I don't know if it's just me, but it seems amazing how many American authors there are writing period or cosy murder mysteries set in England. With some of them, you're hard pressed to tell they're not English themselves.
One of these is the American mother and son team that writes under the name of Charles Todd. They have a couple of series on the go. The Bess Crawford series follows a plucky young nurse during World War One with connections, through her father, with British Intelligence (spies, that is).
The other series, which I particularly like for a bit of light reading, is the Inspector Rutledge series, set in the years just following World War One. Ian Rutledge is a police officer with Scotland Yard, recently returned from the front. He's youngish and one assumes, fairly attractive, but unable to get close to women because his relationships are marred by the fact that he is always accompanied by the ghost of a fellow officer, a Scot by the name of Hamish McLeod.
This is the officer he had shot for disobeying an order - the kind of order that had men sent 'over the top' into a barrage of machine-gunfire. Rutledge had to fire the 'coup de grace' from his own revolver. So not a happy memory. And now, whether real or imagined, Hamish is always there, lurking in Rutledge's head, passing on his opinions about whatever Rutledge does and the cases he handles.
In spite of all this, Rutledge is an excellent policeman - tenacious and sensitive to the nuances that make different people tick. But Rutledge isn't the only star of the show. The small towns and distinctively British landscapes that feature in his cases are lovingly described in vivid detail.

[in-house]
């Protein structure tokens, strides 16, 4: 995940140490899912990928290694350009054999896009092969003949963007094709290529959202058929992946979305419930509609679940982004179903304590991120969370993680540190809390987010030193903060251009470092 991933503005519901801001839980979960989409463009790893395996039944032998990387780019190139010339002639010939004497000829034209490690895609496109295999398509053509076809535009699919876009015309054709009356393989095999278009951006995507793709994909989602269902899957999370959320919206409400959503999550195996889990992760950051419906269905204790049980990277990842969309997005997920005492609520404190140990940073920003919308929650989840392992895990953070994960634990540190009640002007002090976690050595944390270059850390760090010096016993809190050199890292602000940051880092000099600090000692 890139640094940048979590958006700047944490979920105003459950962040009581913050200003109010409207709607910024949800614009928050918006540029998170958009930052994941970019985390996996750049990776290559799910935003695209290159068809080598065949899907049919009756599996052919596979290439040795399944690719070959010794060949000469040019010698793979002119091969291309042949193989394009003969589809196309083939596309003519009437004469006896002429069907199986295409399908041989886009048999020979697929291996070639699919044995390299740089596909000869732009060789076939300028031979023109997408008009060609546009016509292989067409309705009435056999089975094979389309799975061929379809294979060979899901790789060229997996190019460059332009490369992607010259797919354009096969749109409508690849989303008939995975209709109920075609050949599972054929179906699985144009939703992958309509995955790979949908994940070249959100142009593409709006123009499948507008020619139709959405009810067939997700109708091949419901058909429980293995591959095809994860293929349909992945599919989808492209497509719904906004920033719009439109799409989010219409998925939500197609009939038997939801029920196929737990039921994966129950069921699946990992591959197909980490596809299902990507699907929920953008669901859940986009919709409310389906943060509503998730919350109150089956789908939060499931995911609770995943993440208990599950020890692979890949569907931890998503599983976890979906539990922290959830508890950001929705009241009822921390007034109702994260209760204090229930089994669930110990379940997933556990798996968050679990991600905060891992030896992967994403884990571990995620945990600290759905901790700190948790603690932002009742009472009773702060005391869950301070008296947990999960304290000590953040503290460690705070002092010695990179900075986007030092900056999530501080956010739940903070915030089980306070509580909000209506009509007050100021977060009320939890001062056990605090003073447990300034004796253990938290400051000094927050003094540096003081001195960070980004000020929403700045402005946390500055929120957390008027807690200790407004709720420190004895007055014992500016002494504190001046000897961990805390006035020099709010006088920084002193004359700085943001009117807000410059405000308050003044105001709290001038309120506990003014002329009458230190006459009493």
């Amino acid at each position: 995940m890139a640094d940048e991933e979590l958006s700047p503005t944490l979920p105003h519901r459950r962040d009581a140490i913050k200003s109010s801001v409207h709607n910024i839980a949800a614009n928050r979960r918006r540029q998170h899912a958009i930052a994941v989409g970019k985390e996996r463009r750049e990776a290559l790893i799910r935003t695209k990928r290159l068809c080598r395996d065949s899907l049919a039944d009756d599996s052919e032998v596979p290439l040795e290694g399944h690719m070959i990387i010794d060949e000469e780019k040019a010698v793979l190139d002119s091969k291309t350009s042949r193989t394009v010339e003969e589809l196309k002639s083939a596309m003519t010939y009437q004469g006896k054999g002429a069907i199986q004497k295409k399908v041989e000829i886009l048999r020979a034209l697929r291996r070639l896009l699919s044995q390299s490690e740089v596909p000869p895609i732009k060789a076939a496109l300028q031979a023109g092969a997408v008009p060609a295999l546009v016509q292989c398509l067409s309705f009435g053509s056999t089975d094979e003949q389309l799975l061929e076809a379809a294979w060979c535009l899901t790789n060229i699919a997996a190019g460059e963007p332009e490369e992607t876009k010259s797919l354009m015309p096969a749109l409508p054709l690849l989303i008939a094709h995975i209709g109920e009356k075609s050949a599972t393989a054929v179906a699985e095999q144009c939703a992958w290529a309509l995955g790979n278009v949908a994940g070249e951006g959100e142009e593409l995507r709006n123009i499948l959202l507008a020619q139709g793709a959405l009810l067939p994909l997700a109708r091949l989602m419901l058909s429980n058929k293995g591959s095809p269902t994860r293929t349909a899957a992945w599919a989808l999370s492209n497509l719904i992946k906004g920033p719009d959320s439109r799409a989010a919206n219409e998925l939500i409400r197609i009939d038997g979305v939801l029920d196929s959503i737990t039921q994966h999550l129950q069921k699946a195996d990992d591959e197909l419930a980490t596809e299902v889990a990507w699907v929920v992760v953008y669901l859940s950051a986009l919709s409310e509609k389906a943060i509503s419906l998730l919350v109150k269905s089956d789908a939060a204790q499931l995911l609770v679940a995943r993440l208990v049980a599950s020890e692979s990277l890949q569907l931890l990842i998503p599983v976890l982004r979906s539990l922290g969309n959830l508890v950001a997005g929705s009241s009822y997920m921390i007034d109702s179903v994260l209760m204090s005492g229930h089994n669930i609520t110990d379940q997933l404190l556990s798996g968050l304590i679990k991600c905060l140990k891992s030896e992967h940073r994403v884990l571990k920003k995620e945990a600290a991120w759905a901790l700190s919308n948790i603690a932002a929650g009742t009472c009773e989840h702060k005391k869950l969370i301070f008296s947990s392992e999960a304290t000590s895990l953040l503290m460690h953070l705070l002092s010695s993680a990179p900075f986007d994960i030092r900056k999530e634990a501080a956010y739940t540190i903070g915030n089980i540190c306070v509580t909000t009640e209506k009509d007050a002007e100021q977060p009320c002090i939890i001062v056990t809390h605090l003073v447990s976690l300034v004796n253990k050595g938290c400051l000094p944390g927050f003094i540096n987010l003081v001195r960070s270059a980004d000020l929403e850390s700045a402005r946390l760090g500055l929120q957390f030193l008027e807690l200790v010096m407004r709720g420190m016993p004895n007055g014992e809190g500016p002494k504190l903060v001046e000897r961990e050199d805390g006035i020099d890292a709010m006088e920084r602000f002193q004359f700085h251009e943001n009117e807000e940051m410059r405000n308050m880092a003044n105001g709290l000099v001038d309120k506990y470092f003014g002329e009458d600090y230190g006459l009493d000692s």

In Watchers of Time, Rutledge investigates the bludgeoning of a parish priest in a small town near Norfolk called Osterley. This is marsh country with farms and old country inns and big open skies.
The locals are so upset by the death, they cannot believe the murderer is to be found among the townsfolk, so a scapegoat - in this case a dodgy fairground strongman, who was just passing through - is hauled in. He supposedly was after the money taken at the fair - a burglary gone wrong. But the clergy are not so sure, and Scotland Yard is called in to check that they have indeed caught the culprit.
Rutledge soon uncovers more potential motives. Father James happened to hear an unusual confession from an aging coachman on his deathbed. There is the disappearance of the pretty young wife of the local squire's son. There is the erratically eccentric woman who is the only person to admit to hating the priest. And what is the secret of the attractive yet haunted looking holidaymaker, who spends a lot of time in the church?
It is all classic whodunnit stuff, in the great Agatha Christie tradition. Thrown into the mix is a bit of social comment and grim ruminations on the horrors of war. Fortunately these don't interrupt the plot too much and Rutledge gets on with the job of solving the crime, and there's a bit of action at the end that beefs up the pace. Which is how these Rutledge books usually go. You probably wouldn't want to read this sort of thing all the time, but every so often, it's just the ticket.